Remote opposite-locking

BMW has released footage of a car that can perform elegant four-wheel drifts. No news there you might think: one of the delights of BMW’s dogged determination to remain a largely rear-wheel-drive company is the resulting willingness of its cars to exit corners at unorthodox angles. The difference is that this one requires no driver input to do it. Even now certain cars with fly-by-wire steering can subtly apply corrective lock in emergency situations, but the novelty with the BMW is you don’t even need to be holding the wheel. Or be in the car. It is an entirely autonomous system that uses the most sophisticated GPS there is and ultra-sonic radar to drive itself. So it can be programmed to lap tracks with a clinical efficiency to bring a tear to Alain Prost’s eyes, or drift like Gilles Villeneuve in a three-wheeled Ferrari 312T4.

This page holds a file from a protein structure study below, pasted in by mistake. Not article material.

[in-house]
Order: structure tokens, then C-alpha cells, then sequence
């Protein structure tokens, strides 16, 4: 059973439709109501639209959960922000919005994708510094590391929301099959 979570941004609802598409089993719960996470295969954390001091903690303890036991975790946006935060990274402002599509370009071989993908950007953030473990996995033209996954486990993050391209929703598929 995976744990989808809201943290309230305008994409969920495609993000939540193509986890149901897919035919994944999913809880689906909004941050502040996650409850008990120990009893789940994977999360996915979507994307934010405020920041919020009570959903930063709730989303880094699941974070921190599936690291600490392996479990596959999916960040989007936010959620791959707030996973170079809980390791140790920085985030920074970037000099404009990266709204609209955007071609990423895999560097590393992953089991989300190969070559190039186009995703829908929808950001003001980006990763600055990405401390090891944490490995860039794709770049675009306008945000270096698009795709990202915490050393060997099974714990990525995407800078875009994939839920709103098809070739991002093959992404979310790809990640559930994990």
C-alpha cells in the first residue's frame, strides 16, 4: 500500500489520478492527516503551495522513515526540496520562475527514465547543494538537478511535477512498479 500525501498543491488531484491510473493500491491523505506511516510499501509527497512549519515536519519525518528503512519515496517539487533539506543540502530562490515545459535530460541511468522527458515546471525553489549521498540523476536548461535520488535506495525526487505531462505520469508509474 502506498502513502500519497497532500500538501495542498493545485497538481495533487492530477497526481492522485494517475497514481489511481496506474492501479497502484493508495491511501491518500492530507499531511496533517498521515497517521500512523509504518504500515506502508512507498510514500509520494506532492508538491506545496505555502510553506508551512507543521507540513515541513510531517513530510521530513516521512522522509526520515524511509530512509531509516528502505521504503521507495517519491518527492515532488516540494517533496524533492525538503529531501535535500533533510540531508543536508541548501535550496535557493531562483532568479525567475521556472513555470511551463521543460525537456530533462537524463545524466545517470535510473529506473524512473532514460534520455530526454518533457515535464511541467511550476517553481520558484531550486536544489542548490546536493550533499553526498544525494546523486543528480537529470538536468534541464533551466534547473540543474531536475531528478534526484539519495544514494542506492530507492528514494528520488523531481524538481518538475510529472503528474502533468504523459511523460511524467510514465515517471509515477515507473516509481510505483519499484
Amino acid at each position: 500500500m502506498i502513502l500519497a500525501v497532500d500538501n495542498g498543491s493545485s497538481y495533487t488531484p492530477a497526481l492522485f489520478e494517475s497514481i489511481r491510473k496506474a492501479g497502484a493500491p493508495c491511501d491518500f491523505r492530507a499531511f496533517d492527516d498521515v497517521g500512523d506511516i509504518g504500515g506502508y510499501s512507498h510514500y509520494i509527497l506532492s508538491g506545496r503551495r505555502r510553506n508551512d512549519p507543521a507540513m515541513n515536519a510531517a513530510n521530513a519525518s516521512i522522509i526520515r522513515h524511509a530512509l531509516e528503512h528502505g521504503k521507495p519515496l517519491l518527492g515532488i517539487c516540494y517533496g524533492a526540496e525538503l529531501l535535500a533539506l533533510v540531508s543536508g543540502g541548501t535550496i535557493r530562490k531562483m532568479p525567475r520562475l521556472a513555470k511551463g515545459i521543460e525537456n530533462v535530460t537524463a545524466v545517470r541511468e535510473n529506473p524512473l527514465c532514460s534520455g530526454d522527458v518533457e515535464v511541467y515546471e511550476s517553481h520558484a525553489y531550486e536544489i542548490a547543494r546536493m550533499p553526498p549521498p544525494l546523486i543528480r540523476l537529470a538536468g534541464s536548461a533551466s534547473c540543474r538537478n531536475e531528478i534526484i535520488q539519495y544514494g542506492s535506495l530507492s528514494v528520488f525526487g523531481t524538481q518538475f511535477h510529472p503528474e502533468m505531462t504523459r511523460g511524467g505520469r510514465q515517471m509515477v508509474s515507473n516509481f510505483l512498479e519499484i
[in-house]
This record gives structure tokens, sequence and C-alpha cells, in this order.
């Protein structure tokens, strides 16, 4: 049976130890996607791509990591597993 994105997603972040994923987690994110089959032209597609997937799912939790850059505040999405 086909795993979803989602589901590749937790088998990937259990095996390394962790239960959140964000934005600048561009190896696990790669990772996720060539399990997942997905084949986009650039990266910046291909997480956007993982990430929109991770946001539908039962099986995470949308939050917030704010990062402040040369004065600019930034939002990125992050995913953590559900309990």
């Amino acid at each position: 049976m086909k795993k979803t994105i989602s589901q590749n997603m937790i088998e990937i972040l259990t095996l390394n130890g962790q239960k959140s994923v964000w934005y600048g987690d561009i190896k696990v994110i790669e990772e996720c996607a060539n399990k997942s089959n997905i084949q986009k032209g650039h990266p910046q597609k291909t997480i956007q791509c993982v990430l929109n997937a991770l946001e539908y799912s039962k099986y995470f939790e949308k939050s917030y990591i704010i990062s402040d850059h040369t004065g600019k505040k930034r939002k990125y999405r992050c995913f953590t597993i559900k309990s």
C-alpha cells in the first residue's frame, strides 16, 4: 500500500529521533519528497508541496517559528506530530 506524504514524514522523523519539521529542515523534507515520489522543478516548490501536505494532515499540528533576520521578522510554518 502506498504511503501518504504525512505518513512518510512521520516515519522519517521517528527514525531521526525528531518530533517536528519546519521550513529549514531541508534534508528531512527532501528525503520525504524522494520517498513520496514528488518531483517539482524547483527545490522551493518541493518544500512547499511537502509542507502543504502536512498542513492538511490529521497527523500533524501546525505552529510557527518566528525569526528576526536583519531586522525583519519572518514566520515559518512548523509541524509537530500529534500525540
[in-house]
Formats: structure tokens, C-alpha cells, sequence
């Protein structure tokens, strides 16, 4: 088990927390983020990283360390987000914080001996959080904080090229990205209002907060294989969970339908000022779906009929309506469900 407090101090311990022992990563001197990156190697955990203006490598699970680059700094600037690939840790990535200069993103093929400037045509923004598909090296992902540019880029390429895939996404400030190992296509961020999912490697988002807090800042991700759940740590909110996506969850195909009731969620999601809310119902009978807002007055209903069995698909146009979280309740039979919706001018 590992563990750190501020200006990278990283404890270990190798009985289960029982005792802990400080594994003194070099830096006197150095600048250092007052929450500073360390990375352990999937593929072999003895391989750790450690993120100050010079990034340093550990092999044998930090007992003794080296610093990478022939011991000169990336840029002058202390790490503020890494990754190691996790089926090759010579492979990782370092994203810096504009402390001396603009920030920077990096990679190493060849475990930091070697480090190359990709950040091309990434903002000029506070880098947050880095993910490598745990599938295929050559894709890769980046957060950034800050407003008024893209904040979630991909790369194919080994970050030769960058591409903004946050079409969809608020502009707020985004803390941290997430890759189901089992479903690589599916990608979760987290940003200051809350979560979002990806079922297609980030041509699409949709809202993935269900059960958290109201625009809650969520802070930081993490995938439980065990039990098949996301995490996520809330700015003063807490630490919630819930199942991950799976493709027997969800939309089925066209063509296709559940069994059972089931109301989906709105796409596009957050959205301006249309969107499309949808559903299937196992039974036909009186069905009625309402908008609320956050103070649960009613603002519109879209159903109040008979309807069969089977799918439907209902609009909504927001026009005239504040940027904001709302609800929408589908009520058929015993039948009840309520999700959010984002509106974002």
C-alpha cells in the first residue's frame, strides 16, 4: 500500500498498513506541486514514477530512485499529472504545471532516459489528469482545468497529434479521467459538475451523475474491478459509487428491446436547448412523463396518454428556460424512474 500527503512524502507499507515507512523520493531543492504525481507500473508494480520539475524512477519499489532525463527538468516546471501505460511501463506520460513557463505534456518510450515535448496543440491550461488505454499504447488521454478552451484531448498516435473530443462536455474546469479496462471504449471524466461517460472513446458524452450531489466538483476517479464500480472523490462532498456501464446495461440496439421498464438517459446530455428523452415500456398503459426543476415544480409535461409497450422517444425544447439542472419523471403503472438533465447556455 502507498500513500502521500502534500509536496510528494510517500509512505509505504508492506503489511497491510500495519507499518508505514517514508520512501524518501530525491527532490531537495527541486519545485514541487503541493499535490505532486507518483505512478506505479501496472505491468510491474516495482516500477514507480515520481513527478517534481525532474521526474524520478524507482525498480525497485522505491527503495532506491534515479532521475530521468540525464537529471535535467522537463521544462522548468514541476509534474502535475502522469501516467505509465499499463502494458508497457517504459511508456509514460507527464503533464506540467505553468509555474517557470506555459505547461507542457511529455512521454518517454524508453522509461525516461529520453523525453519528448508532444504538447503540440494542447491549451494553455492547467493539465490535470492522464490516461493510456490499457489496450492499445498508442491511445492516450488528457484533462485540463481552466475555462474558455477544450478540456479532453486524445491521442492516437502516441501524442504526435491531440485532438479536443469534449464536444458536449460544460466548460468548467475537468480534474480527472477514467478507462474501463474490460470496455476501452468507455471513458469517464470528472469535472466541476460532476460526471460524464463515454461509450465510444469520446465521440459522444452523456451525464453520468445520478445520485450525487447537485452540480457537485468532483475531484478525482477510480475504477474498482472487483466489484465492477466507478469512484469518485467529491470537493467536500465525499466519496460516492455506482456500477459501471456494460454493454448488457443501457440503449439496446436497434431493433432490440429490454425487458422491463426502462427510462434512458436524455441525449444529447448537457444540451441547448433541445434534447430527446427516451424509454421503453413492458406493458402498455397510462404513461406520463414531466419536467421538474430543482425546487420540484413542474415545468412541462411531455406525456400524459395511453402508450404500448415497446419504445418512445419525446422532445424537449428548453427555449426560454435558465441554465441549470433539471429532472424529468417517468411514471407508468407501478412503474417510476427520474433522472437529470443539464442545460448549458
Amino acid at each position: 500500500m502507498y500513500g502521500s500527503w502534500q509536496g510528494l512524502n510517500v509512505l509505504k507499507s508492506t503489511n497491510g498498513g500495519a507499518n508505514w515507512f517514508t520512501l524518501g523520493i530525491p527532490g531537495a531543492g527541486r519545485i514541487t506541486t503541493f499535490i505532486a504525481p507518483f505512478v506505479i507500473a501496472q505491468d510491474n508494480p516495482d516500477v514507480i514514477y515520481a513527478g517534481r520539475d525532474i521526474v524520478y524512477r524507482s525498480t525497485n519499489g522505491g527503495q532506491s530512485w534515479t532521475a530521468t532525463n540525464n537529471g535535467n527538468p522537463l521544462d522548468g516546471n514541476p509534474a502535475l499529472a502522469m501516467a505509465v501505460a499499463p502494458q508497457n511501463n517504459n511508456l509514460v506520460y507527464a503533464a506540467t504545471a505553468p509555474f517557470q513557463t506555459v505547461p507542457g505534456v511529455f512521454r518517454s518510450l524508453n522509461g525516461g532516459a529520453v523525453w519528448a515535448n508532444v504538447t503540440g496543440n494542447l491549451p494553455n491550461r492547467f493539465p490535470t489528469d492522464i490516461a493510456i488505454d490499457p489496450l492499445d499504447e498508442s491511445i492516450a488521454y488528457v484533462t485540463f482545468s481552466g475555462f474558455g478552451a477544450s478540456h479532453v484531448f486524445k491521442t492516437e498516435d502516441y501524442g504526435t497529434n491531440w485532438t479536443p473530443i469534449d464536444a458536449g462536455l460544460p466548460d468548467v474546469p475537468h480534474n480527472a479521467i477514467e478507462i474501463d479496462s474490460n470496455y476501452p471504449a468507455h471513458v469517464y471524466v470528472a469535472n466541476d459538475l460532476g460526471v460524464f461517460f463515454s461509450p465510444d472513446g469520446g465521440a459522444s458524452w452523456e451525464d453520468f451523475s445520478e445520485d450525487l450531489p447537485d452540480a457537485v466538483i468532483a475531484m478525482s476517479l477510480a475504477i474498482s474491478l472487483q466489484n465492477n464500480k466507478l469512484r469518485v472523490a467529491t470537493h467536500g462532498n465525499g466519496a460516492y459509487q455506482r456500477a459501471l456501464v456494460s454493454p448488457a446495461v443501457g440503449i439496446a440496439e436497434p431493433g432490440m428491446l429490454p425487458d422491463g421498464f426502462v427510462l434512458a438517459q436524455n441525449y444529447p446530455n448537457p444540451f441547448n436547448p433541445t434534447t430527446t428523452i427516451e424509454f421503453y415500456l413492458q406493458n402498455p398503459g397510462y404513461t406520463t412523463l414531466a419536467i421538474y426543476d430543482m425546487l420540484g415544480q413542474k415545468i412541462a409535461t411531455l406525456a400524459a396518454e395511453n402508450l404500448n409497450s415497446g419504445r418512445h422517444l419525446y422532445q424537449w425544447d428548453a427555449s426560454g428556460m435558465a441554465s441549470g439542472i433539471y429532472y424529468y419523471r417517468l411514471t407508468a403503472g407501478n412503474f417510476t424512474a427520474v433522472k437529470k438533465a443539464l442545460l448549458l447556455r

To those who think that BMW has completely missed the point, not to say lost the plot because clearly all the fun of drifting is in the driving, BMW’s response is as follows. It views this as a technology showcase that’s evaluating vital new innovations in anticipation of a time, perhaps as little as five years from now, where fully autonomous cars are allowed out onto the public road.

So while the development programme will continue, there is no prospect of a car that can even properly drive itself, let alone drift itself, going on sale any time soon.